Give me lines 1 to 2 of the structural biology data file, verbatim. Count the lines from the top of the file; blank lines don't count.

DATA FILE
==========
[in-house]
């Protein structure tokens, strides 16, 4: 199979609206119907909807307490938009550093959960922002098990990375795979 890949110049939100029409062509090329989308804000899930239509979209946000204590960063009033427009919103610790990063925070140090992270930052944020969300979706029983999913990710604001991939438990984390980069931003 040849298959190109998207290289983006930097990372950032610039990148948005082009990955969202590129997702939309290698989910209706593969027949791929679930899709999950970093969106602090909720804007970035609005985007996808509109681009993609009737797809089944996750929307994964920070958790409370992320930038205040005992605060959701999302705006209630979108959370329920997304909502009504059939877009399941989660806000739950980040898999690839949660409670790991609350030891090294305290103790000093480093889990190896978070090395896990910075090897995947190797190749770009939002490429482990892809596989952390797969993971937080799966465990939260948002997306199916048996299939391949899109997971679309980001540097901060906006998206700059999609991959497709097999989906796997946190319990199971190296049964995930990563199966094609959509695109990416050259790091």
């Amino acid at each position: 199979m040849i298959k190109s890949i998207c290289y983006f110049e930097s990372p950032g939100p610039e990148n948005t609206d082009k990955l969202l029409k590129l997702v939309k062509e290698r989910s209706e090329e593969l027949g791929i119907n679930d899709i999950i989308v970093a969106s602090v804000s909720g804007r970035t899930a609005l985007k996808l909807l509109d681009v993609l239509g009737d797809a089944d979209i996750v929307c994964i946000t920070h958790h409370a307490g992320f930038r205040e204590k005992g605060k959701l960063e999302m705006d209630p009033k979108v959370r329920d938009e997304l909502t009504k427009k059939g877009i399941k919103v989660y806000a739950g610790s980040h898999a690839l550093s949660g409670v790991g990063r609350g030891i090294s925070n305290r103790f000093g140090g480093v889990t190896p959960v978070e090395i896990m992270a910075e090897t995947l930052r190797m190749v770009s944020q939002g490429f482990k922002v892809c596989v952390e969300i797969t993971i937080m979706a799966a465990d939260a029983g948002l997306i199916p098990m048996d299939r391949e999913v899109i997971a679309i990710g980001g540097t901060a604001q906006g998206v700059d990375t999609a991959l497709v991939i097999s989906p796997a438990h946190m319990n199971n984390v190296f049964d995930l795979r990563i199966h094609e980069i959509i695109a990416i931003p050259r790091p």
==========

[in-house]
């Protein structure tokens, strides 16, 4: 199979609206119907909807307490938009550093959960922002098990990375795979 890949110049939100029409062509090329989308804000899930239509979209946000204590960063009033427009919103610790990063925070140090992270930052944020969300979706029983999913990710604001991939438990984390980069931003 040849298959190109998207290289983006930097990372950032610039990148948005082009990955969202590129997702939309290698989910209706593969027949791929679930899709999950970093969106602090909720804007970035609005985007996808509109681009993609009737797809089944996750929307994964920070958790409370992320930038205040005992605060959701999302705006209630979108959370329920997304909502009504059939877009399941989660806000739950980040898999690839949660409670790991609350030891090294305290103790000093480093889990190896978070090395896990910075090897995947190797190749770009939002490429482990892809596989952390797969993971937080799966465990939260948002997306199916048996299939391949899109997971679309980001540097901060906006998206700059999609991959497709097999989906796997946190319990199971190296049964995930990563199966094609959509695109990416050259790091």